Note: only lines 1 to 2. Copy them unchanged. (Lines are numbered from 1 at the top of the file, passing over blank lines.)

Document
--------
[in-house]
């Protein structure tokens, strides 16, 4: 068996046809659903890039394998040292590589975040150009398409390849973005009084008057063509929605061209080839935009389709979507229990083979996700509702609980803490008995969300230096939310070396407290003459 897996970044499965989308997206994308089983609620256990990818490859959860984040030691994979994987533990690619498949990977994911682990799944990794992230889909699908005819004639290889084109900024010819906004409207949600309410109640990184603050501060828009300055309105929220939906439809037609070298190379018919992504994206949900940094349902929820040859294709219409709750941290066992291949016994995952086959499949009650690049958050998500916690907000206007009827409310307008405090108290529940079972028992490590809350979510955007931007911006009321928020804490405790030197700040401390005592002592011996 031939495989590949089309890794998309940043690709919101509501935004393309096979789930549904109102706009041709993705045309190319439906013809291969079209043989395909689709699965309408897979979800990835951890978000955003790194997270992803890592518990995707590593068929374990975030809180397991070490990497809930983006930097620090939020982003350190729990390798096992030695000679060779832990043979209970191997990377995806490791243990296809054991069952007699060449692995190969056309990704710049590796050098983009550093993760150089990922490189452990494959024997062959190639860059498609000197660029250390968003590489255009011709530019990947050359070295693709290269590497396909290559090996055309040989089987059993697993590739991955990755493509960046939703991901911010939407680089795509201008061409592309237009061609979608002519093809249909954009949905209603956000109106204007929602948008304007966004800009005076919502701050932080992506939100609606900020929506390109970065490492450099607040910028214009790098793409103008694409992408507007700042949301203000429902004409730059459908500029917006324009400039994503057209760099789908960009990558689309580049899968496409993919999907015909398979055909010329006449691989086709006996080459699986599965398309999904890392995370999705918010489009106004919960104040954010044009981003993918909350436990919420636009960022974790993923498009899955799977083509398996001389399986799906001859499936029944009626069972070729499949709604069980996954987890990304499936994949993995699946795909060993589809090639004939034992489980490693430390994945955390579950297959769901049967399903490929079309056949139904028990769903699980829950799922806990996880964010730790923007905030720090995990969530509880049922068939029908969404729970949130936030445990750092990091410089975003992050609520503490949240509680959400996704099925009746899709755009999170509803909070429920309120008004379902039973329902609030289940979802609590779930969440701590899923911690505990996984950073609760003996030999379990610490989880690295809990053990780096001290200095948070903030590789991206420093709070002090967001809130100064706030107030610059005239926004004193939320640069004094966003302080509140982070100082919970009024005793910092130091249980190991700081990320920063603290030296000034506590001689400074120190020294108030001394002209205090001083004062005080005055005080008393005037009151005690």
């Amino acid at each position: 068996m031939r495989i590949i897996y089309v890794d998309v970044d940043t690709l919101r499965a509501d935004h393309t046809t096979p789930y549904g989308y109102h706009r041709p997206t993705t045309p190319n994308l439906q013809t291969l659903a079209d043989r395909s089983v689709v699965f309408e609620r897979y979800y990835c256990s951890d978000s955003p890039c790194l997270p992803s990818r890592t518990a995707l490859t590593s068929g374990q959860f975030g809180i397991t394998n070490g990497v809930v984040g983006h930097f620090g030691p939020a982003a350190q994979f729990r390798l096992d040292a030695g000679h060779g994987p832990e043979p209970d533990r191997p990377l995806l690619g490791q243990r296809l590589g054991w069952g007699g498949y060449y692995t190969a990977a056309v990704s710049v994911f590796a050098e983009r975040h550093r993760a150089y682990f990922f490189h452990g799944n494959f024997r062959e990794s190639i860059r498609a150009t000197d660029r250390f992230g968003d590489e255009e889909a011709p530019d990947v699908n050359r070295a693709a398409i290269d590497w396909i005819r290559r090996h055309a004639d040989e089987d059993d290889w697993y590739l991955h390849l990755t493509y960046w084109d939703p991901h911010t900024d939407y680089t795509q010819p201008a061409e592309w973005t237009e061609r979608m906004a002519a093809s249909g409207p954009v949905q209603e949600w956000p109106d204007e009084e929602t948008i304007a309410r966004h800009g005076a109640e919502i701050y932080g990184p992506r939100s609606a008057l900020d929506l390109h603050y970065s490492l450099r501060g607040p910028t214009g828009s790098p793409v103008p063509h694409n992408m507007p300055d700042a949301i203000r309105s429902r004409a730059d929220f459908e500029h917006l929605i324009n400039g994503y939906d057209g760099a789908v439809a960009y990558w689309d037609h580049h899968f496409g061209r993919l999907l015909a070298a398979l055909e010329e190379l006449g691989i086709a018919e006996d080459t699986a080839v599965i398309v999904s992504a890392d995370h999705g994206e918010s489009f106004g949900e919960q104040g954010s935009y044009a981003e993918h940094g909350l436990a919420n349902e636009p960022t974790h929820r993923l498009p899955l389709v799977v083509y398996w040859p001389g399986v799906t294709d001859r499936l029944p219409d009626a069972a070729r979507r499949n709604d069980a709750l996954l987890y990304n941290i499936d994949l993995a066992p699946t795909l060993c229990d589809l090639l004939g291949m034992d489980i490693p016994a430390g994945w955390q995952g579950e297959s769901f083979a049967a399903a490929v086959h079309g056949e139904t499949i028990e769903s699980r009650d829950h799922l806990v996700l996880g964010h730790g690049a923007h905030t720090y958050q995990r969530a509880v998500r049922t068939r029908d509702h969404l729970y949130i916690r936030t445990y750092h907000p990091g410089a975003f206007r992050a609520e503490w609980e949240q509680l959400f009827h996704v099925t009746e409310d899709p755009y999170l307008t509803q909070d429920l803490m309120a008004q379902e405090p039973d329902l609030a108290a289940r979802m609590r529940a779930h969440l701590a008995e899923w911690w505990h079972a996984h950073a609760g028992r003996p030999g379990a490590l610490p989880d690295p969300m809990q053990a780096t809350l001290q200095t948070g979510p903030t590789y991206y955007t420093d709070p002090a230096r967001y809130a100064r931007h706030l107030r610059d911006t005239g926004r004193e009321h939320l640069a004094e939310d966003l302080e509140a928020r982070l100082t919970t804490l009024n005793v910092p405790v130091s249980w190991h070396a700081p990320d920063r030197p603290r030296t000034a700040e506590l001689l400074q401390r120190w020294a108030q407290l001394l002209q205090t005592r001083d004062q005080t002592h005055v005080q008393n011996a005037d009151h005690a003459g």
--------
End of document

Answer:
[in-house]
């Protein structure tokens, strides 16, 4: 068996046809659903890039394998040292590589975040150009398409390849973005009084008057063509929605061209080839935009389709979507229990083979996700509702609980803490008995969300230096939310070396407290003459 897996970044499965989308997206994308089983609620256990990818490859959860984040030691994979994987533990690619498949990977994911682990799944990794992230889909699908005819004639290889084109900024010819906004409207949600309410109640990184603050501060828009300055309105929220939906439809037609070298190379018919992504994206949900940094349902929820040859294709219409709750941290066992291949016994995952086959499949009650690049958050998500916690907000206007009827409310307008405090108290529940079972028992490590809350979510955007931007911006009321928020804490405790030197700040401390005592002592011996 031939495989590949089309890794998309940043690709919101509501935004393309096979789930549904109102706009041709993705045309190319439906013809291969079209043989395909689709699965309408897979979800990835951890978000955003790194997270992803890592518990995707590593068929374990975030809180397991070490990497809930983006930097620090939020982003350190729990390798096992030695000679060779832990043979209970191997990377995806490791243990296809054991069952007699060449692995190969056309990704710049590796050098983009550093993760150089990922490189452990494959024997062959190639860059498609000197660029250390968003590489255009011709530019990947050359070295693709290269590497396909290559090996055309040989089987059993697993590739991955990755493509960046939703991901911010939407680089795509201008061409592309237009061609979608002519093809249909954009949905209603956000109106204007929602948008304007966004800009005076919502701050932080992506939100609606900020929506390109970065490492450099607040910028214009790098793409103008694409992408507007700042949301203000429902004409730059459908500029917006324009400039994503057209760099789908960009990558689309580049899968496409993919999907015909398979055909010329006449691989086709006996080459699986599965398309999904890392995370999705918010489009106004919960104040954010044009981003993918909350436990919420636009960022974790993923498009899955799977083509398996001389399986799906001859499936029944009626069972070729499949709604069980996954987890990304499936994949993995699946795909060993589809090639004939034992489980490693430390994945955390579950297959769901049967399903490929079309056949139904028990769903699980829950799922806990996880964010730790923007905030720090995990969530509880049922068939029908969404729970949130936030445990750092990091410089975003992050609520503490949240509680959400996704099925009746899709755009999170509803909070429920309120008004379902039973329902609030289940979802609590779930969440701590899923911690505990996984950073609760003996030999379990610490989880690295809990053990780096001290200095948070903030590789991206420093709070002090967001809130100064706030107030610059005239926004004193939320640069004094966003302080509140982070100082919970009024005793910092130091249980190991700081990320920063603290030296000034506590001689400074120190020294108030001394002209205090001083004062005080005055005080008393005037009151005690």